Tens of thousands of lakes were dying, their lifeless waters clear to the depths. Public statues were eroding, their features eaten away by acid falling from the skies.
Thirty years after Canada and the United States signed a treaty on reducing acid rain, the deal has become a landmark — and a guidebook — on how nations can work together to solve environmental problems.
“It’s an example,” said John Smol, a biologist at Queen’s University in Kingston, Ont. He did some of the early scientific research that connected the dots between emissions and empty watersheds.
“It showed you can get together and deal with a transboundary problem. You can set realistic targets. It really was a success story.”
The trouble was sulphur and nitrous dioxides from industrial smokestacks and cars combining with atmospheric moisture.
The treaty signed March 13, 1991, by Canadian prime minister Brian Mulroney and U.S. president George Bush changed all that.
A quarter of a century later, Canadian emissions of sulphur dioxide had decreased by 69 per cent. Nitrogen dioxide had fallen by more than 25 per cent. Emissions continue to fall.
It wasn’t easy, said Elizabeth May, a Green party MP and former party leader, who was then a senior policy adviser to Mulroney’s Progressive Conservative government.
“Just as we have false stories about climate change, we had false stories about acid rain,” she said. “At one point, (former U.S. president) Ronald Reagan said acid rain was caused by ducks.
“You had a strong lobby from the coal-producing states. You had a strong lobby in Canada. They weren’t feeling very co-operative. So where do you start?”
She gives a lot of credit to her old boss.
“Mulroney put acid rain at the top of every bilateral meeting,” she said.
“It was quite extraordinary how a plan came together. Often in politics, it’s quite random. Something goes wrong, someone’s in the right place at the right time.
“But this was a strategy that from its inception worked perfectly. You need leadership from the top and you need to demonstrate you’re serious.
“We haven’t seen political will like that in decades.”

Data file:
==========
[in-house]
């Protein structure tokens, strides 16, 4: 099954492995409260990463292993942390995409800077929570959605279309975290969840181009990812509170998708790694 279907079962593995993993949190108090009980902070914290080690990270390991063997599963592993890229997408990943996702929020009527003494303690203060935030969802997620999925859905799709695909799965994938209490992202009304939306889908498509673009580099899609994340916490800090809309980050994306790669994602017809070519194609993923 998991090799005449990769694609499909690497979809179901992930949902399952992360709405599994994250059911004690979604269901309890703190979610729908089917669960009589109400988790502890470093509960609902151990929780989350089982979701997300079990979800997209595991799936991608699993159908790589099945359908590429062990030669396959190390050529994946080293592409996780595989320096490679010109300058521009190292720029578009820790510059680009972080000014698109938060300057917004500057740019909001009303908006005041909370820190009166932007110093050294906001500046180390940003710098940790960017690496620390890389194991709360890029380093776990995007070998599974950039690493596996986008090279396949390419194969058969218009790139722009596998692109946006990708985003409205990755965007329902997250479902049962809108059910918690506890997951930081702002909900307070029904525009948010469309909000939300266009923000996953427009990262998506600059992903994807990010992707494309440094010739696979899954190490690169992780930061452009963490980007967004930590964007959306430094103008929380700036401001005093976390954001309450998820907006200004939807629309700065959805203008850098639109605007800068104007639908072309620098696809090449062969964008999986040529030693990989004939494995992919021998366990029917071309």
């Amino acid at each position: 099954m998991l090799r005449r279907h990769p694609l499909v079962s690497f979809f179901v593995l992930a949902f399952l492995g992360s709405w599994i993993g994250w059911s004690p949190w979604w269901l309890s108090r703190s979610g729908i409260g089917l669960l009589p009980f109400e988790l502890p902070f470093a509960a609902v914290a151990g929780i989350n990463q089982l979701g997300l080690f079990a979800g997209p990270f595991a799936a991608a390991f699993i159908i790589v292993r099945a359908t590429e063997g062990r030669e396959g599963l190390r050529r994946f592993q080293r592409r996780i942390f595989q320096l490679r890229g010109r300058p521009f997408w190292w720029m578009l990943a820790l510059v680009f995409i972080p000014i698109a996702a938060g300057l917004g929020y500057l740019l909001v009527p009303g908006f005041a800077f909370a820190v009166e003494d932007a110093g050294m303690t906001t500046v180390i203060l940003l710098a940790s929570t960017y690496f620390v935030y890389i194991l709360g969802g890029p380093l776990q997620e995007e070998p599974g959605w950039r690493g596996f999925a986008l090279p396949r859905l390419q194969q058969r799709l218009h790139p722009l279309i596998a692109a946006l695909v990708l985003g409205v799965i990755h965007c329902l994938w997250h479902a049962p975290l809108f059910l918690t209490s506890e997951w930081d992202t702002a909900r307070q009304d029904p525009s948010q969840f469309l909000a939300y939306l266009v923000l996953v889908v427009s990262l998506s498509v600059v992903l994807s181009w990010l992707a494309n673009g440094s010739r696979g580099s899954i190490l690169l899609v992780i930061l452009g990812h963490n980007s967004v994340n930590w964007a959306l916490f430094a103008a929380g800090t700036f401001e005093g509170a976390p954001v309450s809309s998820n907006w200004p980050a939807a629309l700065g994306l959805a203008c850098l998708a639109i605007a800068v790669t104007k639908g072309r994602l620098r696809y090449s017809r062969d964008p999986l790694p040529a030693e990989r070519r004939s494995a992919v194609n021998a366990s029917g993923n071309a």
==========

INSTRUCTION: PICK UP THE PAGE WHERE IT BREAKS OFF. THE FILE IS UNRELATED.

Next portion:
Parallels with climate change are obvious, said Smol.
“It went through the same steps. It went from ‘there is no problem’ to ‘there is a problem, but it’s not our fault’ to ‘there is a problem, it is our fault, but it’s too late to do anything.’”
But a deal was achieved.
“It is one of those rare environmental victories,” said Keith Stewart of Greenpeace. “We developed a treaty, implemented it and largely solved that particular problem.
“Industry stopped pumping money into lawyers and lobbyists and started hiring engineers, and they were able to solve the problem in relatively short order. The economy did not fall apart.”
Comparisons between acid rain and climate change can go too far, said Nelson Wiseman, a University of Toronto political scientist.
“The challenge is quite different,” he said. “Climate change is a global problem. Canada and the U.S. can agree to anything they want, climate change will continue.”
Wiseman also suggested politicians of different stripes were able to work together more easily back then.
“Things maybe are more polarized now than they were 30 years ago.”
The relationship between Mulroney and Bush was extraordinarily close. Mulroney gave the eulogy at Bush’s funeral.
“I don’t think you can say that about (Prime Minister Justin) Trudeau and (President Joe) Biden,” Wiseman said.
Still, said May, there’s a window for the two countries to make progress on this generation’s environmental challenge, just as they did on acid rain.
“We have a real opportunity with the Biden administration,” she said.
“Think about COVID. The kind of response we should be seeing for the climate crisis is now visible in how governments are responding to the COVID crisis.
“Is it possible that we could respond to the climate crisis with the same seriousness of purpose that we responded to acid rain? Absolutely.”
Just look at the results, said Mulroney.
“Interesting thing about acid rain,” he told The Canadian Press.
“You probably haven’t heard very much about it anymore. It doesn’t exist anymore because we got rid of it.”
This report by The Canadian Press was first published March 12, 2021.
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Bob Weber, The Canadian Press